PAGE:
Wednesday, October 23, 2013

If you were a bug...

We recently enjoyed an idyllic week on the Oregon coast, with both activity and relaxation. My granddaughter Mackenzie seems destined to be some sort of critter wrangler - unlike many 6-year-old girls, she loves bugs, snakes, toads, salamanders, etc. Except for spiders. I believe certain adults - the ones who stand on chairs - have brainwashed her into being afraid of spiders.

She even built a "bug hospital" outside the house we were staying in - complete with leaf beds and pebble pillows.

During our visit to Shore Acres State Park (beautiful!), we saw lots of honeybees and bumblebees, busily moving from blossom to blossom.

We observed "wooly bear" caterpillars. (If the Wikipedia is to be believed, they hatch around this time of year, and then literally freeze over the winter in their caterpillar/larva state, and thaw in the springtime. Amazing!) When I was cycling, I saw literally hundreds of 'em on the roadway. I wish I could report that they were displaying some uncanny migratory instinct or traveling to a mutual destination, but 360 bugs were creeping in 360 different directions.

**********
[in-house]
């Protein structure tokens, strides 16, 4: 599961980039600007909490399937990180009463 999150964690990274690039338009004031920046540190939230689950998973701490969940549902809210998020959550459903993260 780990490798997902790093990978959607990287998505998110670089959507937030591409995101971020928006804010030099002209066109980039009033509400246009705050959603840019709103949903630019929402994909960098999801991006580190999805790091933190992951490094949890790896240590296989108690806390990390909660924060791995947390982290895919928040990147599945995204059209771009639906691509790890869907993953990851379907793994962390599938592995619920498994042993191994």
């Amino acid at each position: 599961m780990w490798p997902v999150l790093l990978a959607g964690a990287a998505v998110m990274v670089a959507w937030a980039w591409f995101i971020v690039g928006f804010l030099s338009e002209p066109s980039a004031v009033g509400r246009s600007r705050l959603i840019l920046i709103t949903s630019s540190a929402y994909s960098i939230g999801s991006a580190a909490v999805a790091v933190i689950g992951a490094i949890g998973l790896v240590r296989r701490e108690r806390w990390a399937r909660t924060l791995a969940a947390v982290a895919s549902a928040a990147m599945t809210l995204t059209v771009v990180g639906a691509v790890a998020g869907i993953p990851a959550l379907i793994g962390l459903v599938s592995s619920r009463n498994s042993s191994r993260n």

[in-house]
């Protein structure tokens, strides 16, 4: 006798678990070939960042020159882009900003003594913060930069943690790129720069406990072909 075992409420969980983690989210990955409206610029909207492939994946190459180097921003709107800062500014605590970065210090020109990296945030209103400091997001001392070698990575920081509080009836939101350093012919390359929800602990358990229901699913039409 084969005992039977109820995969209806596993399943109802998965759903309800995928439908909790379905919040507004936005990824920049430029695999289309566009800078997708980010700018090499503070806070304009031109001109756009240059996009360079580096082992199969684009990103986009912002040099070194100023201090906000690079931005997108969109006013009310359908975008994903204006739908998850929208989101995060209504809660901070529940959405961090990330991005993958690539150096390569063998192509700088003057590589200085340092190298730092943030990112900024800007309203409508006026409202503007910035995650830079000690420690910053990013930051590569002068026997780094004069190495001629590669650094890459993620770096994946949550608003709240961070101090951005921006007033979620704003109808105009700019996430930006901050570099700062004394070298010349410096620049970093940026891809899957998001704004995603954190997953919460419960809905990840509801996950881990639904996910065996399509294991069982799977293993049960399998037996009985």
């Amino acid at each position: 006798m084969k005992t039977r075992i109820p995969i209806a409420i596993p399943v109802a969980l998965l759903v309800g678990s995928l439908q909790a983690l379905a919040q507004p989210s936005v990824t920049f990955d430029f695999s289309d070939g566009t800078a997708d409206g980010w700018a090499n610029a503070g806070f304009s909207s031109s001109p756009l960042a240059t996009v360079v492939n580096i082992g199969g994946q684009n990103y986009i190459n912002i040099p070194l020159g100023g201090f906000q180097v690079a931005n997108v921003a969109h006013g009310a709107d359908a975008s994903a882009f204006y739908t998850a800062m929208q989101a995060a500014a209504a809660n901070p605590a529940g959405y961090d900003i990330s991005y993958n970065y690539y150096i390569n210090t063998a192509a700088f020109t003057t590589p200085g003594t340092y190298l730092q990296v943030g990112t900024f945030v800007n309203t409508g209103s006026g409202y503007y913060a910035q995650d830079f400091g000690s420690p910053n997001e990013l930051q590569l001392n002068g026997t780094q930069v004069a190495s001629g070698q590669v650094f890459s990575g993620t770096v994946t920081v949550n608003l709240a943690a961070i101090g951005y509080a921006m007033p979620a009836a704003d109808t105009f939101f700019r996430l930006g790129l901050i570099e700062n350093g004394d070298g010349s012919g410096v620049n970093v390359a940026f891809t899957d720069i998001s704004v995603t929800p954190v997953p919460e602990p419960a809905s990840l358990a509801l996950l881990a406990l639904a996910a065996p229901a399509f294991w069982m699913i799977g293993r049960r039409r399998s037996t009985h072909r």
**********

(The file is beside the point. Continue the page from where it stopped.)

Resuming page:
One of her favorite and routine finds was big, slimy, slow-moving banana slugs. We don't have anything like that in Boise, but they thrive in the humid and temperate coastal area. She
asked me, "What are slugs good for?" You know, in comparison with bees that pollinate our fruits and flowers, and ants that are famously industrious. I couldn't give her an answer.

(An interpretive sign in the redwoods area said banana slugs eat all vegetation in their path - except for redwood sprouts.)

Since then, I've thought about bugs and people. (Bike riding affords time for unproductive thinking about a wide variety of subjects.) And I've come up with a philosophical question, right out of the Barbara Walters Interview Manual:

"If you were a bug, what kind of bug would you be?"

Mackenzie would be a chipmunk. (Chipmunks are bugs... right? haha)

Many people these days are banana slugs, at least in their mobility habits. We've become a sedentary ease-seeking society. If it weren't for bicycling, I'd probably be a banana slug. But I'm probably a bumblebee - not very fast, no obvious usefulness, and looking at me, you'd guess that flight is improbable, even if you see me flying.

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